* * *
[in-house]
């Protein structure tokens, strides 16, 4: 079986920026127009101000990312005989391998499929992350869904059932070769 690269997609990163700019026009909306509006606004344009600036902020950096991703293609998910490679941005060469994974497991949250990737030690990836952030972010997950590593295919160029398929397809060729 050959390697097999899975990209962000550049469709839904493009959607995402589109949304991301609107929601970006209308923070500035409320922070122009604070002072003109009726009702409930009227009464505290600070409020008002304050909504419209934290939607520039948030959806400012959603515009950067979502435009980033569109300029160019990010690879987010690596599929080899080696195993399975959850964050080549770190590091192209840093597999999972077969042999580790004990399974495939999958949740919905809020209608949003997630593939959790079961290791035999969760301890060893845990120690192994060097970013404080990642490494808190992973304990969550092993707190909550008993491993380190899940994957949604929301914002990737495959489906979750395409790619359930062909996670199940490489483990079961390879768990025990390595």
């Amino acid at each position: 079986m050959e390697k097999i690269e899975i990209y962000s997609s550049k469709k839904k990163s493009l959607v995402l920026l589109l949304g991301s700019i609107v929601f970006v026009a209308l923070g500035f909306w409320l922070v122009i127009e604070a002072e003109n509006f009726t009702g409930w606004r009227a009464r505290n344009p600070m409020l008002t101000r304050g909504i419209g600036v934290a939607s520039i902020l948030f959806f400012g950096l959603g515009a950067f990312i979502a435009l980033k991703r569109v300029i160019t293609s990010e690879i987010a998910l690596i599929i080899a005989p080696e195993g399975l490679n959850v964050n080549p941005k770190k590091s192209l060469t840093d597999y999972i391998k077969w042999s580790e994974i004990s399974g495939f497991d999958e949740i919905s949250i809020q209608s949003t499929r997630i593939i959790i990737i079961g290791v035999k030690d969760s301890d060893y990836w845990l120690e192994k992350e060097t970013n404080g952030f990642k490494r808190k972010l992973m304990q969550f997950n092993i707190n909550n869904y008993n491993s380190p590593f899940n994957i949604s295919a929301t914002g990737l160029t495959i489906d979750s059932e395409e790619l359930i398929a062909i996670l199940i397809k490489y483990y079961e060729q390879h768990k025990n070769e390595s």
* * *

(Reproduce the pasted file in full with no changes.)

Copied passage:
[in-house]
């Protein structure tokens, strides 16, 4: 079986920026127009101000990312005989391998499929992350869904059932070769 690269997609990163700019026009909306509006606004344009600036902020950096991703293609998910490679941005060469994974497991949250990737030690990836952030972010997950590593295919160029398929397809060729 050959390697097999899975990209962000550049469709839904493009959607995402589109949304991301609107929601970006209308923070500035409320922070122009604070002072003109009726009702409930009227009464505290600070409020008002304050909504419209934290939607520039948030959806400012959603515009950067979502435009980033569109300029160019990010690879987010690596599929080899080696195993399975959850964050080549770190590091192209840093597999999972077969042999580790004990399974495939999958949740919905809020209608949003997630593939959790079961290791035999969760301890060893845990120690192994060097970013404080990642490494808190992973304990969550092993707190909550008993491993380190899940994957949604929301914002990737495959489906979750395409790619359930062909996670199940490489483990079961390879768990025990390595």
């Amino acid at each position: 079986m050959e390697k097999i690269e899975i990209y962000s997609s550049k469709k839904k990163s493009l959607v995402l920026l589109l949304g991301s700019i609107v929601f970006v026009a209308l923070g500035f909306w409320l922070v122009i127009e604070a002072e003109n509006f009726t009702g409930w606004r009227a009464r505290n344009p600070m409020l008002t101000r304050g909504i419209g600036v934290a939607s520039i902020l948030f959806f400012g950096l959603g515009a950067f990312i979502a435009l980033k991703r569109v300029i160019t293609s990010e690879i987010a998910l690596i599929i080899a005989p080696e195993g399975l490679n959850v964050n080549p941005k770190k590091s192209l060469t840093d597999y999972i391998k077969w042999s580790e994974i004990s399974g495939f497991d999958e949740i919905s949250i809020q209608s949003t499929r997630i593939i959790i990737i079961g290791v035999k030690d969760s301890d060893y990836w845990l120690e192994k992350e060097t970013n404080g952030f990642k490494r808190k972010l992973m304990q969550f997950n092993i707190n909550n869904y008993n491993s380190p590593f899940n994957i949604s295919a929301t914002g990737l160029t495959i489906d979750s059932e395409e790619l359930i398929a062909i996670l199940i397809k490489y483990y079961e060729q390879h768990k025990n070769e390595s």